Found: Pet chicken; friendly -- no cooks
By NATALIE BAUGHMAN
© St. Petersburg Times, published September 17, 2000
ST. PETERSBURG -- When Nadine Smith saw a small white chicken wandering the grounds of a friend's apartment building Sunday morning, she knew exactly what to do.
"I took her home, naturally," Smith said. "I could tell by her mannerisms that she must have been a lost pet. I didn't want her to get eaten by a cat or something."
Smith has kept the chicken -- which she has since named "Her Highness the Hen" -- at her house since that day. The chicken made herself comfortable immediately, Smith said, by establishing a corner of the kitchen as her own and strutting around the house, clucking at everyone who passed by.
"She's taken over the kitchen and the living room," Smith said. "She walks on the counter tops -- eating anything off our plates that appeals to her. She also stands on top of the entertainment system, surveying the room as if it's her kingdom."
Her Highness also interacts well with people -- all the more reason that she's probably someone's pet, Smith said. She makes a sound like a cat's meow when people pet her and whimpers when she's left alone in a room.
When she sleeps, she doesn't curl her head under her wing as most chickens do. Instead, she lies flat on her chest and presses her head forward, almost like a dog or cat, Smith said.
"She's adorable," Smith said. "I'd keep her, except I already have two dogs and I'm afraid they'd be jealous."
Since the day Smith found Her Highness, she has posted signs around the neighborhood so the owner could claim her. She also has placed an advertisement in the St. Petersburg Times.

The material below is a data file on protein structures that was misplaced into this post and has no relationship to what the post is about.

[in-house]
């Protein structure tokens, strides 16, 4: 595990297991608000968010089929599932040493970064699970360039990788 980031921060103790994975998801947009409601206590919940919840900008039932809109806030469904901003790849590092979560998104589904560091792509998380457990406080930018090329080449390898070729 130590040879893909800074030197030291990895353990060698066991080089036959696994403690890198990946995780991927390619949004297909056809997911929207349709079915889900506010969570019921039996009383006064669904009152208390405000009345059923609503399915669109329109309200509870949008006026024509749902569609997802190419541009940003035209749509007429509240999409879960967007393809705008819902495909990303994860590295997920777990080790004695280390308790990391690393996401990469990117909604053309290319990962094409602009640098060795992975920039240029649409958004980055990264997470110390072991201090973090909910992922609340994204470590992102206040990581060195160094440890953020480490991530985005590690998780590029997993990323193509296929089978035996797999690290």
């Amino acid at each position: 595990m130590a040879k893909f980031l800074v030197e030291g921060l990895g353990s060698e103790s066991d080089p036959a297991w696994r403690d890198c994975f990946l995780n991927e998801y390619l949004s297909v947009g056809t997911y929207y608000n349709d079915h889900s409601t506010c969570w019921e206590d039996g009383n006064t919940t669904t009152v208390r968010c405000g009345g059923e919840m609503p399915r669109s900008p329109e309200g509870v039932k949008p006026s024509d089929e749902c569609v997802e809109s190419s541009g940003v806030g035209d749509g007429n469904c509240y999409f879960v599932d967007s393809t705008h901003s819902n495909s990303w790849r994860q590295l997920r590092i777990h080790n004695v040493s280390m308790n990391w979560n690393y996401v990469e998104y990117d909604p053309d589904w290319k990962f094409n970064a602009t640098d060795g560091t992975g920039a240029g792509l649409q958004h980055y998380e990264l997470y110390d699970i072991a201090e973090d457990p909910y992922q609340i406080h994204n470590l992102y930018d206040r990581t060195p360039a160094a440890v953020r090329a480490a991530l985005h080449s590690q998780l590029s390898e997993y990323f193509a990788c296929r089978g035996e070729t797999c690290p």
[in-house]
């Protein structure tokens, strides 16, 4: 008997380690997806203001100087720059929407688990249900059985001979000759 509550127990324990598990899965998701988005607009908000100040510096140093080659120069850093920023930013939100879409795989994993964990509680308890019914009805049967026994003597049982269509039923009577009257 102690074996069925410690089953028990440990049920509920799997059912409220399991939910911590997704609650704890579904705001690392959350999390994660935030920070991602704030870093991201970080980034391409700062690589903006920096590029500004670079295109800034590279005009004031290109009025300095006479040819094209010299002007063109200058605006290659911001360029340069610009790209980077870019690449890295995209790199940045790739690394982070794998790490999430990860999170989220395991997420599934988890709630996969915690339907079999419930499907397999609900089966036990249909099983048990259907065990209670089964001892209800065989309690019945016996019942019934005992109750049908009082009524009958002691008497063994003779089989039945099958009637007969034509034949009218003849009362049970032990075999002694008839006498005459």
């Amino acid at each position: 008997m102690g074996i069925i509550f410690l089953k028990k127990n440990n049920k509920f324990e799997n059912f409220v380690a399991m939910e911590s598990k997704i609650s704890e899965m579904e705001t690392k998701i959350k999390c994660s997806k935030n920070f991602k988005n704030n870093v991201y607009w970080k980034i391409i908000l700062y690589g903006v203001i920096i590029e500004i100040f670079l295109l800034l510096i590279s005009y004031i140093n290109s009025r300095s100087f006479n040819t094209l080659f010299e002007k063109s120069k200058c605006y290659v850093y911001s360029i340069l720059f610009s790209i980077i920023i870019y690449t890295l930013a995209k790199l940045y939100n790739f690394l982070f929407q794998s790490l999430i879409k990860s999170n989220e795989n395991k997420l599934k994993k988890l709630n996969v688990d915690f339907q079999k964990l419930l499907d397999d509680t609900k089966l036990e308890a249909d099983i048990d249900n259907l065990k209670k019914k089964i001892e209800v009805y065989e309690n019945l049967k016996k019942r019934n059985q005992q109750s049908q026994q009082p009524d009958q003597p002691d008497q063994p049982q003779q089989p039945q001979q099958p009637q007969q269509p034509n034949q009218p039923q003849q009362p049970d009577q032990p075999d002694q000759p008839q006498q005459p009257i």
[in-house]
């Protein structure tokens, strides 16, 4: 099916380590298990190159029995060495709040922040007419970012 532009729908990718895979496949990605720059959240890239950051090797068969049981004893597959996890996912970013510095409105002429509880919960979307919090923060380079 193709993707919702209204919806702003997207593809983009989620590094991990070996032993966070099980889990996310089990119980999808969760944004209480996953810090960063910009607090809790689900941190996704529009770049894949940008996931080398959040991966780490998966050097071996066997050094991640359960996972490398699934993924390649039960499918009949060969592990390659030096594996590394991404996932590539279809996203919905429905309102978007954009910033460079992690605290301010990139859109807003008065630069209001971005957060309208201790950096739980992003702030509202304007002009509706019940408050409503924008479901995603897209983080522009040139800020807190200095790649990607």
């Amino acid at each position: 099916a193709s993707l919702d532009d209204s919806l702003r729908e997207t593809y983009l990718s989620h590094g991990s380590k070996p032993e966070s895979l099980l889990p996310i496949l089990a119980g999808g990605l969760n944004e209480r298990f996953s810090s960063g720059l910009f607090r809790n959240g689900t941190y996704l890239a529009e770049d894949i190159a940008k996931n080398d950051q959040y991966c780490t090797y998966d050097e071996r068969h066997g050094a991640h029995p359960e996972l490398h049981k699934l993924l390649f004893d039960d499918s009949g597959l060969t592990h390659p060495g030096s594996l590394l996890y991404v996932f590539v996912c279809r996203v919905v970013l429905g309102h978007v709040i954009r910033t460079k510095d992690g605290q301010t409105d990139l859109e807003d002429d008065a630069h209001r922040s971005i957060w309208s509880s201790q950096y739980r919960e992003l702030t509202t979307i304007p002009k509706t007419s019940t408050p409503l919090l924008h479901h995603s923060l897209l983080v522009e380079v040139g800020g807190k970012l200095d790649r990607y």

Chickens aren't just livestock for farmers and often make good pets for people, said Beth Lockwood, the executive director of the Society for the Prevention of Cruelty to Animals, an agency that takes in unwanted pets and keeps them until they can be adopted. Lockwood said that they're social, they're friendly and they're fun to be around.
"We always have 10 or more of them at SPCA at one time," Lockwood said. "I let them roam freely through the shelter -- to mingle with the other animals and greet our visitors."
Lockwood said not many days go by that she doesn't find chicken eggs in her flower beds or chicken scratch on her tables. After a couple of days at the shelter, each chicken develops a routine that it sticks to day after day.
"They eat at the same time every day, fly around at the same time and sleep at the same time," she said. "It's really kind of a neat thing."
People most frequently bring chicks to animal shelters a few days after Easter, when their children no longer want them, said Rick Chaboudy, the director of the Humane Society of North Pinellas. People also bring in roosters because neighbors complain about the noise they make early each morning.
St. Petersburg allows people to keep chickens so long as no one who lives within 100 feet of the home complains.
"Chickens and roosters are fairly uncommon pets because they have a tendency to become aggressive," Chaboudy said. "We see a fair number of them because people realize that over time."
But Smith still maintains that Her Highness would make a perfect pet for anyone who would adopt her.
"She's well behaved, she's quiet at night and she likes being around people," Smith said. "I don't know why somebody wouldn't want a pet like that."
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